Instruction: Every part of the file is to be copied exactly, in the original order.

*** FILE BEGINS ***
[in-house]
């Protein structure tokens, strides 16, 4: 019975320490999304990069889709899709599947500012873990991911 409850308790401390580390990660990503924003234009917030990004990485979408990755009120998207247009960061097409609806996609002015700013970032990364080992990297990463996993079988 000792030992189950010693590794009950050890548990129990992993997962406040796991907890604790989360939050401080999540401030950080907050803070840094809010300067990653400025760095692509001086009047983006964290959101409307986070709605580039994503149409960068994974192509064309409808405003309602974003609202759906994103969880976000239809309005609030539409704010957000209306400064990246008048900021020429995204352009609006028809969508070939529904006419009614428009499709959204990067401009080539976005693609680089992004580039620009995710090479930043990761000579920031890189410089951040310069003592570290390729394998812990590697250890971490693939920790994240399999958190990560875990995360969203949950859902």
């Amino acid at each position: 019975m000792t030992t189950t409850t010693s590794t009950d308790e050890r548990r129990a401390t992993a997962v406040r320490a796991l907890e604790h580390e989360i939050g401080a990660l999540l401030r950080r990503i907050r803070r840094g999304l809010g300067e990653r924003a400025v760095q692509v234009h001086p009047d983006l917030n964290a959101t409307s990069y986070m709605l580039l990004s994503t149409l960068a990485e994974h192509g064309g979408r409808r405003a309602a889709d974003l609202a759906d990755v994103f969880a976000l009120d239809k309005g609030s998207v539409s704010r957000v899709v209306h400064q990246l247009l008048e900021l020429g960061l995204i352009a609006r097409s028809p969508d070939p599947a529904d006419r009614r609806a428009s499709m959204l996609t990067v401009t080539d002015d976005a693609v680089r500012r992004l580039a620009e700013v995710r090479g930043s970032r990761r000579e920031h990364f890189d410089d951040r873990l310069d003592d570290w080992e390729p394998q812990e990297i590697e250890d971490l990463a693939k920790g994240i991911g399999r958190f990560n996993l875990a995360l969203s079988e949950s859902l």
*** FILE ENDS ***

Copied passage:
[in-house]
């Protein structure tokens, strides 16, 4: 019975320490999304990069889709899709599947500012873990991911 409850308790401390580390990660990503924003234009917030990004990485979408990755009120998207247009960061097409609806996609002015700013970032990364080992990297990463996993079988 000792030992189950010693590794009950050890548990129990992993997962406040796991907890604790989360939050401080999540401030950080907050803070840094809010300067990653400025760095692509001086009047983006964290959101409307986070709605580039994503149409960068994974192509064309409808405003309602974003609202759906994103969880976000239809309005609030539409704010957000209306400064990246008048900021020429995204352009609006028809969508070939529904006419009614428009499709959204990067401009080539976005693609680089992004580039620009995710090479930043990761000579920031890189410089951040310069003592570290390729394998812990590697250890971490693939920790994240399999958190990560875990995360969203949950859902």
């Amino acid at each position: 019975m000792t030992t189950t409850t010693s590794t009950d308790e050890r548990r129990a401390t992993a997962v406040r320490a796991l907890e604790h580390e989360i939050g401080a990660l999540l401030r950080r990503i907050r803070r840094g999304l809010g300067e990653r924003a400025v760095q692509v234009h001086p009047d983006l917030n964290a959101t409307s990069y986070m709605l580039l990004s994503t149409l960068a990485e994974h192509g064309g979408r409808r405003a309602a889709d974003l609202a759906d990755v994103f969880a976000l009120d239809k309005g609030s998207v539409s704010r957000v899709v209306h400064q990246l247009l008048e900021l020429g960061l995204i352009a609006r097409s028809p969508d070939p599947a529904d006419r009614r609806a428009s499709m959204l996609t990067v401009t080539d002015d976005a693609v680089r500012r992004l580039a620009e700013v995710r090479g930043s970032r990761r000579e920031h990364f890189d410089d951040r873990l310069d003592d570290w080992e390729p394998q812990e990297i590697e250890d971490l990463a693939k920790g994240i991911g399999r958190f990560n996993l875990a995360l969203s079988e949950s859902l």